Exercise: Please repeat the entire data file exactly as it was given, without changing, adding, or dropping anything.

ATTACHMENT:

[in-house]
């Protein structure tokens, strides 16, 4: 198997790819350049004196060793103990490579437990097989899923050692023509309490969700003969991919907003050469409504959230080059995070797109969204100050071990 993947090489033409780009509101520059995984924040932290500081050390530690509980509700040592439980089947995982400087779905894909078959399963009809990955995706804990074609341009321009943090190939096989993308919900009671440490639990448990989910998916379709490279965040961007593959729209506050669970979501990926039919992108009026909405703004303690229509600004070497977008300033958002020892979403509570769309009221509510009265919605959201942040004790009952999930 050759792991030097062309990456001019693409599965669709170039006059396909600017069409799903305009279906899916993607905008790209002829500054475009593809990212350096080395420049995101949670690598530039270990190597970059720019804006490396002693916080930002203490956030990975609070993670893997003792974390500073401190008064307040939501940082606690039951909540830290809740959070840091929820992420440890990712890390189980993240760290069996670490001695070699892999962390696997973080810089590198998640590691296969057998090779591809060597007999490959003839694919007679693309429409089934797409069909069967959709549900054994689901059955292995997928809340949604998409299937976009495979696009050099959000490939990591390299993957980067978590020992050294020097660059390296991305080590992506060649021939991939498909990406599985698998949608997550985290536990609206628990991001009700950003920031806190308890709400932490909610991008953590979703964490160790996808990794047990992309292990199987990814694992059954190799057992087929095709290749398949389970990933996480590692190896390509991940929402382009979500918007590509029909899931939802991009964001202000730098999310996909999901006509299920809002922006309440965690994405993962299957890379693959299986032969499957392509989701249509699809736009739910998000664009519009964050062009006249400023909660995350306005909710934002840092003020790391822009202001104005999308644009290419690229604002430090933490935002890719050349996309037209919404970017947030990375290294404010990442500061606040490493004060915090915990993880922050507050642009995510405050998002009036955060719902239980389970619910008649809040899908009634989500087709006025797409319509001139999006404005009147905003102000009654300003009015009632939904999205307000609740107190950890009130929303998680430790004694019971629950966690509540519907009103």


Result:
[in-house]
């Protein structure tokens, strides 16, 4: 198997790819350049004196060793103990490579437990097989899923050692023509309490969700003969991919907003050469409504959230080059995070797109969204100050071990 993947090489033409780009509101520059995984924040932290500081050390530690509980509700040592439980089947995982400087779905894909078959399963009809990955995706804990074609341009321009943090190939096989993308919900009671440490639990448990989910998916379709490279965040961007593959729209506050669970979501990926039919992108009026909405703004303690229509600004070497977008300033958002020892979403509570769309009221509510009265919605959201942040004790009952999930 050759792991030097062309990456001019693409599965669709170039006059396909600017069409799903305009279906899916993607905008790209002829500054475009593809990212350096080395420049995101949670690598530039270990190597970059720019804006490396002693916080930002203490956030990975609070993670893997003792974390500073401190008064307040939501940082606690039951909540830290809740959070840091929820992420440890990712890390189980993240760290069996670490001695070699892999962390696997973080810089590198998640590691296969057998090779591809060597007999490959003839694919007679693309429409089934797409069909069967959709549900054994689901059955292995997928809340949604998409299937976009495979696009050099959000490939990591390299993957980067978590020992050294020097660059390296991305080590992506060649021939991939498909990406599985698998949608997550985290536990609206628990991001009700950003920031806190308890709400932490909610991008953590979703964490160790996808990794047990992309292990199987990814694992059954190799057992087929095709290749398949389970990933996480590692190896390509991940929402382009979500918007590509029909899931939802991009964001202000730098999310996909999901006509299920809002922006309440965690994405993962299957890379693959299986032969499957392509989701249509699809736009739910998000664009519009964050062009006249400023909660995350306005909710934002840092003020790391822009202001104005999308644009290419690229604002430090933490935002890719050349996309037209919404970017947030990375290294404010990442500061606040490493004060915090915990993880922050507050642009995510405050998002009036955060719902239980389970619910008649809040899908009634989500087709006025797409319509001139999006404005009147905003102000009654300003009015009632939904999205307000609740107190950890009130929303998680430790004694019971629950966690509540519907009103």